The research we did for our book “Colours for Hotels” gave us an inside perspective into colour trends. Since then we’ve noticed that combinations which previously were considered to clash are now seen as fun and imaginative – if used with discretion, of course!

Hotel lobbies that feature a living room space where guests can work as well as relax have become quite prevalent – so much so, in fact, that the desk and chair conventionally found in guestrooms could become a thing of the past, especially in budget properties.

Innovative lighting that captures the imagination has become an increasingly essential component of a successful hotel design. This trend will continue to grow in popularity – along other “sensory” stimuli that impact the guest experience, for example scents and acoustics.

In an effort to make hotels appear more individual and cosy, materials and finishes from the residential sector are sometimes used; however this is risky as they don’t tend to have the resistant qualities required for hotels and can quickly look worn and therefore less appealing to guests.

Hospitality design does not need loud and flashy new design ideas. Guests in hotels, bars, restaurants and spas want to feel safe and secure – and maybe even stress-free – since typically these are places where people go to relax, recover and savour a gastronomy, wine, or spa experience.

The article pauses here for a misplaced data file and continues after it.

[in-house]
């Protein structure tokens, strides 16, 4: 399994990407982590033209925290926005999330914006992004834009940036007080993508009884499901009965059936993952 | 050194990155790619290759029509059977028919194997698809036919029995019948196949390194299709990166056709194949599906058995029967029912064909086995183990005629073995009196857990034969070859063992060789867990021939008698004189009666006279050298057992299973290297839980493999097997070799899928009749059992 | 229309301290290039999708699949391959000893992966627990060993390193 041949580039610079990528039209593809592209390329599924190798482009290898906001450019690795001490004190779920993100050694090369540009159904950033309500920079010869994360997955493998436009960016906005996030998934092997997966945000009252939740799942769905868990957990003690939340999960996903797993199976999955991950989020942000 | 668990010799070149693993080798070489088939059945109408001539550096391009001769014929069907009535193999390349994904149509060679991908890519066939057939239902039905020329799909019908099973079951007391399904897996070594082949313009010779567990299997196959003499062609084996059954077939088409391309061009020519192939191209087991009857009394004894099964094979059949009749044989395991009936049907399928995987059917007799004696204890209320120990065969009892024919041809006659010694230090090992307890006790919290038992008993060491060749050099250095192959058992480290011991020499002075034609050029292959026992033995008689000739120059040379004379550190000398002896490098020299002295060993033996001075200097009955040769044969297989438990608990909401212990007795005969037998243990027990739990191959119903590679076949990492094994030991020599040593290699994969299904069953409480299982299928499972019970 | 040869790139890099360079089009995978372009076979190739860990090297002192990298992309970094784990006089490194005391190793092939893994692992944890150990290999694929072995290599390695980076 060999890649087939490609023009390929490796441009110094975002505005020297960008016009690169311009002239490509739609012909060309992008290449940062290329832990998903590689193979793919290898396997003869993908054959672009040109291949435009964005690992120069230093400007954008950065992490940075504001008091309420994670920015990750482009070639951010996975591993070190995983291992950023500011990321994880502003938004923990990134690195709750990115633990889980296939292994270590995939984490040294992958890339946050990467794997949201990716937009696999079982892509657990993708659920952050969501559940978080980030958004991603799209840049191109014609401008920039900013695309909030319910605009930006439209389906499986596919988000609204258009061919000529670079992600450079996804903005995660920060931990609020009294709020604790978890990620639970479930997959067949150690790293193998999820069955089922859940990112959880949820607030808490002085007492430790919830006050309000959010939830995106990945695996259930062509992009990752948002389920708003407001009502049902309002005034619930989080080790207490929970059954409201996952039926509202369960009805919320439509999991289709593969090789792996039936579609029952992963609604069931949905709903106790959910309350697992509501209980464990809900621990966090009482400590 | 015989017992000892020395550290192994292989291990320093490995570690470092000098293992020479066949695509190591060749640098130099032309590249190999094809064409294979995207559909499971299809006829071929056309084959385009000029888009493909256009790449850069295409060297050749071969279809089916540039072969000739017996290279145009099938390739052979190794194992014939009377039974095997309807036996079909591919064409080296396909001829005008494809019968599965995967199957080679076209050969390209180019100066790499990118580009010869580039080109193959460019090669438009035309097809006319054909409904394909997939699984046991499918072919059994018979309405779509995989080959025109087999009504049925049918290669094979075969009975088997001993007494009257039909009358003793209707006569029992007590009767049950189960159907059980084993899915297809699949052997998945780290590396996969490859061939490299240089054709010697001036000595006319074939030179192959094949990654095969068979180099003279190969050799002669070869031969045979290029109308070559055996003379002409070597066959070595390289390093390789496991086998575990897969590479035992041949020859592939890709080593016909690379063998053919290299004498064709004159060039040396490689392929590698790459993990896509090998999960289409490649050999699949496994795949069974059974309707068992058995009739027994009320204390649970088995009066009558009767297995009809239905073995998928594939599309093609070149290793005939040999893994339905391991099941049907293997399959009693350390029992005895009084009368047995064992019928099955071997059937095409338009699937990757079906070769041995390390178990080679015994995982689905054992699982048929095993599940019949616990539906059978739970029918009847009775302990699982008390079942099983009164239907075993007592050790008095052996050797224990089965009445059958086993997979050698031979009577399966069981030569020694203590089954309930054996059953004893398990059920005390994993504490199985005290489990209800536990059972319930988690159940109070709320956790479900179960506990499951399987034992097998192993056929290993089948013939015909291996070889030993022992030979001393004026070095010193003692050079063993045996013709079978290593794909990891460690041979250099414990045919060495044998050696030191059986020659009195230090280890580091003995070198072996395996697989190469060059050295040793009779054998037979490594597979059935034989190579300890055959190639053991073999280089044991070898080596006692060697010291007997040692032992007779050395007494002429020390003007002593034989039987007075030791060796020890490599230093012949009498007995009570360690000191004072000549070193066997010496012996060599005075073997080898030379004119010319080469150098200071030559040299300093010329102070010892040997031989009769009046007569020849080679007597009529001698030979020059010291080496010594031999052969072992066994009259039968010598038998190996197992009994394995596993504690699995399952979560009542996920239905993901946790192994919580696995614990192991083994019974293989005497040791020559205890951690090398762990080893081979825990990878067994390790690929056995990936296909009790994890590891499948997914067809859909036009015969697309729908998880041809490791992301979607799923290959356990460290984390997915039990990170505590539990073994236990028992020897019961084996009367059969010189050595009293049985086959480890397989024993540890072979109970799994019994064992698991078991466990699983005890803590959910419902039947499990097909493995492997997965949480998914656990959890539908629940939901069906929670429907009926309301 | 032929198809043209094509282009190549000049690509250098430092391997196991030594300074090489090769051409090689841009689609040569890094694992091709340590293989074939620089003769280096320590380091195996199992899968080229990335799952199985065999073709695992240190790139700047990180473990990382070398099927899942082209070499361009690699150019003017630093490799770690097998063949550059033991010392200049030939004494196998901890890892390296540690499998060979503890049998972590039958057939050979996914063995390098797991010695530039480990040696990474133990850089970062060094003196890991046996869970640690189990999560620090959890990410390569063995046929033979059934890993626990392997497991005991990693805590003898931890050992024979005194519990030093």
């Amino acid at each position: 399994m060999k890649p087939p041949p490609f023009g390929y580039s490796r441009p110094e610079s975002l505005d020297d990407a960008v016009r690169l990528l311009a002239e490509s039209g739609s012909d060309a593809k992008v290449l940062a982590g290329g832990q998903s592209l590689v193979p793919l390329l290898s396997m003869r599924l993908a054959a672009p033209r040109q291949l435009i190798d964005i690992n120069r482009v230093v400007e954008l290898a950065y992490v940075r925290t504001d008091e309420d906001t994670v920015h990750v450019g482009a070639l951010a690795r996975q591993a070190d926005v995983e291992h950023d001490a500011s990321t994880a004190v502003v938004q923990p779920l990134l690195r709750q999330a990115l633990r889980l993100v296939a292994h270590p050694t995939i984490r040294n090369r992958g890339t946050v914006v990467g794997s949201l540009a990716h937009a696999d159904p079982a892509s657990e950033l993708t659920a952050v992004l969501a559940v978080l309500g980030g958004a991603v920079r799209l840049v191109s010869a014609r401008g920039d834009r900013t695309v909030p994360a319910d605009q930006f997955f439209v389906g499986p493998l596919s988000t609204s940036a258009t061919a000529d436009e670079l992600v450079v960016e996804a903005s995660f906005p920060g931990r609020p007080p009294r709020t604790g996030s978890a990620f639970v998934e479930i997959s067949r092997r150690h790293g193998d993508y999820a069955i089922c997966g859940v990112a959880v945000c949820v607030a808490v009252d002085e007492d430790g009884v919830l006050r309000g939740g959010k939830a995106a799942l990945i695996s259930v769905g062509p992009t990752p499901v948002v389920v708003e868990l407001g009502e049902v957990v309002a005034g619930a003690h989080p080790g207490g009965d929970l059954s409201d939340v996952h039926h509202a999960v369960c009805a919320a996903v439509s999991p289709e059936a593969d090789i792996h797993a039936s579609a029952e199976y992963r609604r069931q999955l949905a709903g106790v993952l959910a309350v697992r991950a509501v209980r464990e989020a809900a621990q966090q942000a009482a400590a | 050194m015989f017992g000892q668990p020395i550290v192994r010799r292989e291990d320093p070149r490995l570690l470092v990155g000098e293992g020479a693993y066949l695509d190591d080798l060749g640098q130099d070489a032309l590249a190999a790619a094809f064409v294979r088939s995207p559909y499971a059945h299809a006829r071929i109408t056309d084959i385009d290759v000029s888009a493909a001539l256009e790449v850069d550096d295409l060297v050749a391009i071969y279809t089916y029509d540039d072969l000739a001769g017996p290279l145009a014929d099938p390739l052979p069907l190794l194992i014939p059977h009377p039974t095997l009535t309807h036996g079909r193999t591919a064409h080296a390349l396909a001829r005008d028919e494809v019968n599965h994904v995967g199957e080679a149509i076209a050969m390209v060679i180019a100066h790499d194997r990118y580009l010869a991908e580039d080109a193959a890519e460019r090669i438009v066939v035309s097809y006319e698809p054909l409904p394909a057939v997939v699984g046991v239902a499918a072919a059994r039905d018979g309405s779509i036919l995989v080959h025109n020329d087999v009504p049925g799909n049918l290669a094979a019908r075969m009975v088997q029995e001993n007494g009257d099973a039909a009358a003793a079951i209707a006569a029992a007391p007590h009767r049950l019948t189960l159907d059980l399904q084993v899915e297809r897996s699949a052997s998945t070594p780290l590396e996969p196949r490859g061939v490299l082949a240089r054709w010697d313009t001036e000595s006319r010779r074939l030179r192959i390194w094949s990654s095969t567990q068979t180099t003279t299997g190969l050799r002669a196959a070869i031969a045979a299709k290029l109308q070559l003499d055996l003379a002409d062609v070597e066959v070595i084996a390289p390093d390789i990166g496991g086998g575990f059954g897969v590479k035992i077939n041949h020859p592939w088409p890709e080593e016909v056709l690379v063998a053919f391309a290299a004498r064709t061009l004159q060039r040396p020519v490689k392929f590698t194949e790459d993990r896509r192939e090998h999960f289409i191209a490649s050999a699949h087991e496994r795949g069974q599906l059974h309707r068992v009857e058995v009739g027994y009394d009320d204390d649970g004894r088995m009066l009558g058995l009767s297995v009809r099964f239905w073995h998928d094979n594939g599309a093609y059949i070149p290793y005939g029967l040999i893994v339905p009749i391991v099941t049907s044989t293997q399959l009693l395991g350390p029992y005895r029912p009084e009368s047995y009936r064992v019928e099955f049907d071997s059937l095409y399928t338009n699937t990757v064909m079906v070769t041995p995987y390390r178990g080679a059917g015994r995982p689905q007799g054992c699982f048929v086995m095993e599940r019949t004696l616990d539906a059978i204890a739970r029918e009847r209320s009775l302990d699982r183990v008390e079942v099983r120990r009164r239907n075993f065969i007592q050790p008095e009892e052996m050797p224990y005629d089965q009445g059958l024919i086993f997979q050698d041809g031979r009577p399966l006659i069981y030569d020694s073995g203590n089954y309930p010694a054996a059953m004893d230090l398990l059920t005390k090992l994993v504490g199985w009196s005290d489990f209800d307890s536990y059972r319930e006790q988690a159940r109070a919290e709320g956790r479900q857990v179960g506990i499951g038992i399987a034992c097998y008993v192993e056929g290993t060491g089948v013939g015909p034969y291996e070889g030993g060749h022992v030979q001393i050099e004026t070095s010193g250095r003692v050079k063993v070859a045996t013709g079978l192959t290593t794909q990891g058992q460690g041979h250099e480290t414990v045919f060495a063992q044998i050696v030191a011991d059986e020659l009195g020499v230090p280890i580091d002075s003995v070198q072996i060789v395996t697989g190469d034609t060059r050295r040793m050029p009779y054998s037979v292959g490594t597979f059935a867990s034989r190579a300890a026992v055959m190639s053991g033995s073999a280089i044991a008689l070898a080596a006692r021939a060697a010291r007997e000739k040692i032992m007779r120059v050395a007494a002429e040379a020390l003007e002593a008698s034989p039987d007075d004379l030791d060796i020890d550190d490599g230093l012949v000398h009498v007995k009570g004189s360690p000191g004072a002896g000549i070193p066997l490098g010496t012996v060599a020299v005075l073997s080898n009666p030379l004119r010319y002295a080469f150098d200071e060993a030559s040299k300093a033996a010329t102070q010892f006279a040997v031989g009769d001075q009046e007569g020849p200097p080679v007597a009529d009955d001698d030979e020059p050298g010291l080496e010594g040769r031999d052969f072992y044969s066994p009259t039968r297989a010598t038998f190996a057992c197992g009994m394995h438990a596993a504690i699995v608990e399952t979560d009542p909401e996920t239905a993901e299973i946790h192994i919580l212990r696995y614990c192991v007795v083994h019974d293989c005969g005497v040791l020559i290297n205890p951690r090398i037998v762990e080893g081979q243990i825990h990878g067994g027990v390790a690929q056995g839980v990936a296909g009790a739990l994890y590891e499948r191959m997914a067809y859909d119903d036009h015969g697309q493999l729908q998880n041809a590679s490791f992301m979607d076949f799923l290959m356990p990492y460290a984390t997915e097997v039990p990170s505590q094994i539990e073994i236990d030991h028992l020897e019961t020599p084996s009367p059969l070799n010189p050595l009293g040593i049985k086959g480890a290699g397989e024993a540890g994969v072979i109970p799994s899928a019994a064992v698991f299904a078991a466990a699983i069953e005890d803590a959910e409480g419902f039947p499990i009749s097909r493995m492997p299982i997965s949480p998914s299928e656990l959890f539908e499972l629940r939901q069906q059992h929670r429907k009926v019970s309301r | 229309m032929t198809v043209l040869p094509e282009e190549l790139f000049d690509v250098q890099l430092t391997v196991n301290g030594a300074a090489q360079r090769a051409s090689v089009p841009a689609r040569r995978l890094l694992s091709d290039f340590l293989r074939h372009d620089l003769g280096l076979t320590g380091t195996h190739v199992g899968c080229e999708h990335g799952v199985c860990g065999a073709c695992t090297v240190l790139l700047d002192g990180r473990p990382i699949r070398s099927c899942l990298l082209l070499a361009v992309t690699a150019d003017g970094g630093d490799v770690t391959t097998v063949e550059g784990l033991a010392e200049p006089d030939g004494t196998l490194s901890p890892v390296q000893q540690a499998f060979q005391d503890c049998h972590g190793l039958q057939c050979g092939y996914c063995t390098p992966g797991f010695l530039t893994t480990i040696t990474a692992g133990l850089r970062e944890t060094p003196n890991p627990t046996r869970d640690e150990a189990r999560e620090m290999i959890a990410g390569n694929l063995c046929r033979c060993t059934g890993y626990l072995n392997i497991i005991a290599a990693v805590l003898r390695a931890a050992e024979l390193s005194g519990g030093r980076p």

. If you could offer one piece of advice when it comes to design, what would it be?

Stay open-minded! It’s really important to keep on top of the latest technological advances too so that as a designer you can have an intelligent, informed perspective about what should be integrated into a design – or be left out.

. How important are The International Hotel and Property Awards as recognition of talent and achievement?

Awards schemes are a very important arena for showcasing the best talent across the globe, as architects and designers we often work in a bubble so it’s good to see what our peers are up to. We would be very honoured if we were to receive this award, as it would reaffirm our reputation as hotel design specialists in the international arena.
. What projects are you currently working on?

A new bar at the O2 Berlin
Historical hotel refurbishment in Hamburg
Swiss Alpine resort – refurbishment
Luxury health resort in the mountains of Germany – reconstruction and extension
. What are your aims and goals for the next twelve months?

To spend more time with family and friends… in our new home.

. Final thoughts; tell us a little more about yourself

Your favourite hotel / restaurant / bar? Corinna: Style Hotel, Vienna / Hakkasan, London
Your favourite book / film / song? Corinna: “Roman Holiday” with Audrey Hepburn and Gregory Peck
Your favourite food and drink? Corinna: Sushi. Peter: German currywurst!
If you weren’t a designer, what would you be? Corinna: running my own small hotel where I would enjoy chatting and welcoming each guest with personal care. Peter: repairing old tractors… while still, of course, designing hotels!